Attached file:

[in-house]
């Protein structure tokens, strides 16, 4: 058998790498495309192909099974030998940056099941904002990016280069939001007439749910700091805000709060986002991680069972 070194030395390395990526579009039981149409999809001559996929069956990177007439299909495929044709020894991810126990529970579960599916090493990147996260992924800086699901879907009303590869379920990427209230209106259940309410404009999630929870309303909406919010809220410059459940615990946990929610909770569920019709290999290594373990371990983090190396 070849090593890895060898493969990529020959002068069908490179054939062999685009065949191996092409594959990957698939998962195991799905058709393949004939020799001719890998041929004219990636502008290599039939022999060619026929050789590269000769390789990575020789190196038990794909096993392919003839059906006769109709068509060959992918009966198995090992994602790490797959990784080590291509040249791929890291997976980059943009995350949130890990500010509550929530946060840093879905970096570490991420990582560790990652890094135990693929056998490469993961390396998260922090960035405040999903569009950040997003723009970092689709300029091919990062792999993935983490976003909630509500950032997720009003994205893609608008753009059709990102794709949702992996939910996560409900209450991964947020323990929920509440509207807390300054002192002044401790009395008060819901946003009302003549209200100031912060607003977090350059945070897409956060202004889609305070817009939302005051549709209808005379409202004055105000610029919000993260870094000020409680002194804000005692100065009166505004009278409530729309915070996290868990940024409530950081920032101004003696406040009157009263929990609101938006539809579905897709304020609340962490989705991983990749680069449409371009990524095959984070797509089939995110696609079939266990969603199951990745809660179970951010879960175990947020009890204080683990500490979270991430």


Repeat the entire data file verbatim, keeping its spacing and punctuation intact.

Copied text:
[in-house]
């Protein structure tokens, strides 16, 4: 058998790498495309192909099974030998940056099941904002990016280069939001007439749910700091805000709060986002991680069972 070194030395390395990526579009039981149409999809001559996929069956990177007439299909495929044709020894991810126990529970579960599916090493990147996260992924800086699901879907009303590869379920990427209230209106259940309410404009999630929870309303909406919010809220410059459940615990946990929610909770569920019709290999290594373990371990983090190396 070849090593890895060898493969990529020959002068069908490179054939062999685009065949191996092409594959990957698939998962195991799905058709393949004939020799001719890998041929004219990636502008290599039939022999060619026929050789590269000769390789990575020789190196038990794909096993392919003839059906006769109709068509060959992918009966198995090992994602790490797959990784080590291509040249791929890291997976980059943009995350949130890990500010509550929530946060840093879905970096570490991420990582560790990652890094135990693929056998490469993961390396998260922090960035405040999903569009950040997003723009970092689709300029091919990062792999993935983490976003909630509500950032997720009003994205893609608008753009059709990102794709949702992996939910996560409900209450991964947020323990929920509440509207807390300054002192002044401790009395008060819901946003009302003549209200100031912060607003977090350059945070897409956060202004889609305070817009939302005051549709209808005379409202004055105000610029919000993260870094000020409680002194804000005692100065009166505004009278409530729309915070996290868990940024409530950081920032101004003696406040009157009263929990609101938006539809579905897709304020609340962490989705991983990749680069449409371009990524095959984070797509089939995110696609079939266990969603199951990745809660179970951010879960175990947020009890204080683990500490979270991430």